Calcium antagonists cause their antihypertensive action by blocking the dependent voltage calcium L channels; they also have an antiatherogenic property, because the vascular smooth muscle has this type of calcium channel, they restore the endothelial function expressed as the endothelial response to the acetilcholine in patients with high BP treated with nifedipine, suggesting a reduction in the oxidative stress in the endothelium with an increase in the bioavailability of nitric oxide,9 also in the INTAC study a decrease was reported in the number of new lesions and a lower progression of coronary artery injuries.10
The GITS nifedipine or osmotic pump (NOP) and in nifedipine microgranules (NMG) have been shown to have a good sustained antihypertensive effect and good tolerance6,11,12 in clinical studies. This study has been executed to assess the impact of both nifedipine formulations on BP measured with the sphygmomanometer and ambulatory blood pressure monitoring (ABPM) in outpatients with mild and moderate high BP.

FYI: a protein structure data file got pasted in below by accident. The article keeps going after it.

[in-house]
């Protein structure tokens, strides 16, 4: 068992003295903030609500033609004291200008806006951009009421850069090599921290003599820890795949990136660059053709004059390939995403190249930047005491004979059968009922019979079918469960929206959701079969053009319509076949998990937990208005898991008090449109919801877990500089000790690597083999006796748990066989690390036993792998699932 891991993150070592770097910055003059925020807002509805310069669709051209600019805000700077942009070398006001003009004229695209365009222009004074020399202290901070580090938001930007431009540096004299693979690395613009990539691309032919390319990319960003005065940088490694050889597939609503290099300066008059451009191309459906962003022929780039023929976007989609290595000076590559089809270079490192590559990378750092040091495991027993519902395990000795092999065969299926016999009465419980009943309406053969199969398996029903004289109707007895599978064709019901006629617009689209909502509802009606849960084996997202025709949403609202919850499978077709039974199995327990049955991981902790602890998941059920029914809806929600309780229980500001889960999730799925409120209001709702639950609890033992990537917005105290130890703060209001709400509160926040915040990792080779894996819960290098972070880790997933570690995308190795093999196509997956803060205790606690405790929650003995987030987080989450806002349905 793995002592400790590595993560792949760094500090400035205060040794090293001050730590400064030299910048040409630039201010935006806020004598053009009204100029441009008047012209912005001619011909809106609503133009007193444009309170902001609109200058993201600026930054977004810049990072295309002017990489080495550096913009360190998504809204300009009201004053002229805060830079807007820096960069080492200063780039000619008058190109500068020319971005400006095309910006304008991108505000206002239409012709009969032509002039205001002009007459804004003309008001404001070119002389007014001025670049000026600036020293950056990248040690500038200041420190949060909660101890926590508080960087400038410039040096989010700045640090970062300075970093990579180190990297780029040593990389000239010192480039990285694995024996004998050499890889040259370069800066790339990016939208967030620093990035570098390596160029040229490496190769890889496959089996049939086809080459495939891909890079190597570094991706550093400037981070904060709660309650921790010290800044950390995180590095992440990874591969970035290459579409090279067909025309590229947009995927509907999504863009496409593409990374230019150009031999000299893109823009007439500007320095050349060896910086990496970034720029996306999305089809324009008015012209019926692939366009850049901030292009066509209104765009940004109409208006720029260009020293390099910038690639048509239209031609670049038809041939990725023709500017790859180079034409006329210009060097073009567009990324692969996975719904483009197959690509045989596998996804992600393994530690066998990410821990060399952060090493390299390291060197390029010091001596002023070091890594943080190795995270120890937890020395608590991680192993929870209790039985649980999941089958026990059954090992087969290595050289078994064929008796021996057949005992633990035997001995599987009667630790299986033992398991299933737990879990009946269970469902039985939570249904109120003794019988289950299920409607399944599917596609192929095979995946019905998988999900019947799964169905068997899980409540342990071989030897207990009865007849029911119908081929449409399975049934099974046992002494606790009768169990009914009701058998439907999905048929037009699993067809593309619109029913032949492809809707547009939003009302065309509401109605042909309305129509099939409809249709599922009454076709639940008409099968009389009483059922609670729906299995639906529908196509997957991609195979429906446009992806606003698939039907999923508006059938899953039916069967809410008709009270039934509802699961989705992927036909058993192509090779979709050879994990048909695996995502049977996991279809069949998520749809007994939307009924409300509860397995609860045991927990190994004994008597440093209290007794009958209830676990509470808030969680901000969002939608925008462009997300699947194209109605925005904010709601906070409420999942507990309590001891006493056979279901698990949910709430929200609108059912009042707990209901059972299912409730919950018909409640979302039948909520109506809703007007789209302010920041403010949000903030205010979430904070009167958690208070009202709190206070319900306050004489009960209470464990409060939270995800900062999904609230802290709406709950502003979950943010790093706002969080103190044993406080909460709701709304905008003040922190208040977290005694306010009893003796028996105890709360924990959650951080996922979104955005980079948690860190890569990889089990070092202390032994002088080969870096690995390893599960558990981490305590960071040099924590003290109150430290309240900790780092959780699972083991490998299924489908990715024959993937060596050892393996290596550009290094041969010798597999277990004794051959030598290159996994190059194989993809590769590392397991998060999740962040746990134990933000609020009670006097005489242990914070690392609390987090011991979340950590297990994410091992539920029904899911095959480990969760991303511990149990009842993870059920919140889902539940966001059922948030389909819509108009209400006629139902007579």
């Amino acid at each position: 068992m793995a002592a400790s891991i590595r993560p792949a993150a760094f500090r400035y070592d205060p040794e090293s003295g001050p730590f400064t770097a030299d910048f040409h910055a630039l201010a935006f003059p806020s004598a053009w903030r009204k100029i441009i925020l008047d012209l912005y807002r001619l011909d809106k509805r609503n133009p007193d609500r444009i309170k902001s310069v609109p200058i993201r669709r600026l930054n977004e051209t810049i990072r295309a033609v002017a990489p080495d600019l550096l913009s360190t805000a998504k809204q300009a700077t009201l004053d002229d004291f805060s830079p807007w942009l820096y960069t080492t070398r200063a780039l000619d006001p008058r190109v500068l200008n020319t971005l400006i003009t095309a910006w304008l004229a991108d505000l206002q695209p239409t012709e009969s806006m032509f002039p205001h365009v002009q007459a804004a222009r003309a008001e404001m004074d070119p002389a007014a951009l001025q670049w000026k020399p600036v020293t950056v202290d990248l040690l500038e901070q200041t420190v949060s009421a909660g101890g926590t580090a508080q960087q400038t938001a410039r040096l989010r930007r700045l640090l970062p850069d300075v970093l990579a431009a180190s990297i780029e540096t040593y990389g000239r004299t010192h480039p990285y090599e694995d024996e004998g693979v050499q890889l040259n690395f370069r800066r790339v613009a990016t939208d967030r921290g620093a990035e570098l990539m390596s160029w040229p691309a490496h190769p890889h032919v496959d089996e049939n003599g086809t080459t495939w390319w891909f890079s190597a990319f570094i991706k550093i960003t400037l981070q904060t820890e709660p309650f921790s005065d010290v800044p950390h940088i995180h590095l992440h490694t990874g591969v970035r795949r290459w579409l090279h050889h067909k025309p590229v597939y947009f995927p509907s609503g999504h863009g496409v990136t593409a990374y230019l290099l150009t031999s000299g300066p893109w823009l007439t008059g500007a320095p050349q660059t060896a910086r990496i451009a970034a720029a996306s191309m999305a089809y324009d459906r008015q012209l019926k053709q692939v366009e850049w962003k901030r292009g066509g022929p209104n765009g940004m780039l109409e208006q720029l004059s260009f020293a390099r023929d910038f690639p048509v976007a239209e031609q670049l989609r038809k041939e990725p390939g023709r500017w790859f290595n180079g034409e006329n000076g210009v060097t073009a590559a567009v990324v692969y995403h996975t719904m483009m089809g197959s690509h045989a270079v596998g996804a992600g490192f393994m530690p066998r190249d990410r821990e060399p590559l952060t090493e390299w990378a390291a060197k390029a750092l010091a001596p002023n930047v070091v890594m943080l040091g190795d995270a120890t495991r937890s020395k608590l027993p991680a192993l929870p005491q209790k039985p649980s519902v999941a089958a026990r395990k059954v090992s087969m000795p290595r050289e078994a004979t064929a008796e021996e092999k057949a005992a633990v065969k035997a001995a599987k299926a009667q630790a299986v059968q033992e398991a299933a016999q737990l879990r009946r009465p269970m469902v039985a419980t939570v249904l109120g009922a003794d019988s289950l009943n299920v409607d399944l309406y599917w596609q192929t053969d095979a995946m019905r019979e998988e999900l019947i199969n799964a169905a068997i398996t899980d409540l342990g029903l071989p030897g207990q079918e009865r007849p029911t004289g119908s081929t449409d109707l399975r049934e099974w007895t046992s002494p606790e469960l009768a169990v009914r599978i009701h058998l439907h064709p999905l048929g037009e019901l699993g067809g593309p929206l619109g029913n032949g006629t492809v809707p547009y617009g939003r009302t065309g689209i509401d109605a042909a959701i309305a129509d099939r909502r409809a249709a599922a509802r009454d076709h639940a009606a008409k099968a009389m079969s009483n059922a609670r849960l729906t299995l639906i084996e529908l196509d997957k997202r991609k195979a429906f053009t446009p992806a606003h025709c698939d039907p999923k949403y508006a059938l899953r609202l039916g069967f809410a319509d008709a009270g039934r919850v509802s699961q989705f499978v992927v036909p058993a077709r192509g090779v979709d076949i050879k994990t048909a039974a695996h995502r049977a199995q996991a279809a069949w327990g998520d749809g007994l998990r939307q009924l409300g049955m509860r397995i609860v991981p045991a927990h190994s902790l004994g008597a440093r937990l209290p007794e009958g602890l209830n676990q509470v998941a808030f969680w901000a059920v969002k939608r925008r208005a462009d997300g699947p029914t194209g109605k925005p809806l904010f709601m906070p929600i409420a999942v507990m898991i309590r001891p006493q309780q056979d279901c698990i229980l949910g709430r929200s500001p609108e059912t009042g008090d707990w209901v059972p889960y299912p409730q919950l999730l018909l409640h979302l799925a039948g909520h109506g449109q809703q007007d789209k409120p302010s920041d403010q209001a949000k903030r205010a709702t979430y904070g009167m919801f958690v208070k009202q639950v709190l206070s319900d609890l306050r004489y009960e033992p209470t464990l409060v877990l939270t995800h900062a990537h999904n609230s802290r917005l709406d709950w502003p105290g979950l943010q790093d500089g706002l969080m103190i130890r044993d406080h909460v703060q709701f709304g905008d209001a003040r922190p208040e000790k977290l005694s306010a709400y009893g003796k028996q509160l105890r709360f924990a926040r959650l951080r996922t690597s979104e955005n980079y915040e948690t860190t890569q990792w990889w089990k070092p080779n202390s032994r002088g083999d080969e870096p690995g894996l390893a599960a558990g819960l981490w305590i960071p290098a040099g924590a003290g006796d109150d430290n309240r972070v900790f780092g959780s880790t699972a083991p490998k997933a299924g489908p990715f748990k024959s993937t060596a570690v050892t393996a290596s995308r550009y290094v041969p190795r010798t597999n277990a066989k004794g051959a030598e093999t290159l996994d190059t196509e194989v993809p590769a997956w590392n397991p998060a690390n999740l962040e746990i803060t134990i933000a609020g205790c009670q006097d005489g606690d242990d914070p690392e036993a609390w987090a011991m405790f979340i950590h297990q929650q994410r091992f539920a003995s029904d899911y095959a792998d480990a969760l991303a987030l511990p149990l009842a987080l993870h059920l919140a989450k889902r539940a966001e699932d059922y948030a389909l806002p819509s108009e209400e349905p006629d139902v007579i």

Patients with essential moderate hypertension were selected, with a diastolic BP (DBP) between 90–115 mm Hg and systolic BP (SBP) <200 mm Hg, aged between 18 and 65 years of either sex, for a comparative study between NOP and NMG in a double-blind randomised and prospective design. During the initial selection, patients with the following diagnoses are excluded: serious concomitant diseases, pregnancy or lactation and known intolerance to nifedipine, subsequent to a routine clinical history, laboratory and medical examination.